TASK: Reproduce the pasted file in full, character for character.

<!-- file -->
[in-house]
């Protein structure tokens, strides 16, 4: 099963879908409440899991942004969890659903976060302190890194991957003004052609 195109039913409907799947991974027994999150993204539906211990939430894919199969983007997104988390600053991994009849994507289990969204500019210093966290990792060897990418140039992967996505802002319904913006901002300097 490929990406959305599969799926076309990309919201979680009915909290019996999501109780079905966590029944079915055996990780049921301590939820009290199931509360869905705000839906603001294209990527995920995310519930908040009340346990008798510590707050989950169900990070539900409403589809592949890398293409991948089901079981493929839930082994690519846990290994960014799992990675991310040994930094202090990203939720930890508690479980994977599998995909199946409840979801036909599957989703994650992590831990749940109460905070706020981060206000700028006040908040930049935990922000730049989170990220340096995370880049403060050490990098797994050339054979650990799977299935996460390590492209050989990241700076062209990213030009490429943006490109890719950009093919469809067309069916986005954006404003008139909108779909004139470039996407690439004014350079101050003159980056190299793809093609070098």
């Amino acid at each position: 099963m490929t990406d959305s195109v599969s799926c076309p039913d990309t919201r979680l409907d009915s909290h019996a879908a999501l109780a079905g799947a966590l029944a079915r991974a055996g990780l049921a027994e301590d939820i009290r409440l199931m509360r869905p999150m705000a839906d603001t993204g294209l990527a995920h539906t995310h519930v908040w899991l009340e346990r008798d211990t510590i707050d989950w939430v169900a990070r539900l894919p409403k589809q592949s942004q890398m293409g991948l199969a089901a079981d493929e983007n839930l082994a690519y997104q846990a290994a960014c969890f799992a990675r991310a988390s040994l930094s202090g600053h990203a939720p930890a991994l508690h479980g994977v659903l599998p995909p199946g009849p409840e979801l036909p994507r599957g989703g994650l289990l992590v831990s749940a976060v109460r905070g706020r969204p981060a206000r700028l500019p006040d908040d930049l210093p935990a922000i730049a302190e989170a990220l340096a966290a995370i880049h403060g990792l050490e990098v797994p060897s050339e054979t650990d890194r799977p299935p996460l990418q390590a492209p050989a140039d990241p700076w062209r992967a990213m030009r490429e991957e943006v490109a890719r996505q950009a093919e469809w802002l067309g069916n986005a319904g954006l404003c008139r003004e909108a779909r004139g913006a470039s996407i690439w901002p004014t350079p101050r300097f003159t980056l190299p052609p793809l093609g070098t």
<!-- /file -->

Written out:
[in-house]
């Protein structure tokens, strides 16, 4: 099963879908409440899991942004969890659903976060302190890194991957003004052609 195109039913409907799947991974027994999150993204539906211990939430894919199969983007997104988390600053991994009849994507289990969204500019210093966290990792060897990418140039992967996505802002319904913006901002300097 490929990406959305599969799926076309990309919201979680009915909290019996999501109780079905966590029944079915055996990780049921301590939820009290199931509360869905705000839906603001294209990527995920995310519930908040009340346990008798510590707050989950169900990070539900409403589809592949890398293409991948089901079981493929839930082994690519846990290994960014799992990675991310040994930094202090990203939720930890508690479980994977599998995909199946409840979801036909599957989703994650992590831990749940109460905070706020981060206000700028006040908040930049935990922000730049989170990220340096995370880049403060050490990098797994050339054979650990799977299935996460390590492209050989990241700076062209990213030009490429943006490109890719950009093919469809067309069916986005954006404003008139909108779909004139470039996407690439004014350079101050003159980056190299793809093609070098």
């Amino acid at each position: 099963m490929t990406d959305s195109v599969s799926c076309p039913d990309t919201r979680l409907d009915s909290h019996a879908a999501l109780a079905g799947a966590l029944a079915r991974a055996g990780l049921a027994e301590d939820i009290r409440l199931m509360r869905p999150m705000a839906d603001t993204g294209l990527a995920h539906t995310h519930v908040w899991l009340e346990r008798d211990t510590i707050d989950w939430v169900a990070r539900l894919p409403k589809q592949s942004q890398m293409g991948l199969a089901a079981d493929e983007n839930l082994a690519y997104q846990a290994a960014c969890f799992a990675r991310a988390s040994l930094s202090g600053h990203a939720p930890a991994l508690h479980g994977v659903l599998p995909p199946g009849p409840e979801l036909p994507r599957g989703g994650l289990l992590v831990s749940a976060v109460r905070g706020r969204p981060a206000r700028l500019p006040d908040d930049l210093p935990a922000i730049a302190e989170a990220l340096a966290a995370i880049h403060g990792l050490e990098v797994p060897s050339e054979t650990d890194r799977p299935p996460l990418q390590a492209p050989a140039d990241p700076w062209r992967a990213m030009r490429e991957e943006v490109a890719r996505q950009a093919e469809w802002l067309g069916n986005a319904g954006l404003c008139r003004e909108a779909r004139g913006a470039s996407i690439w901002p004014t350079p101050r300097f003159t980056l190299p052609p793809l093609g070098t």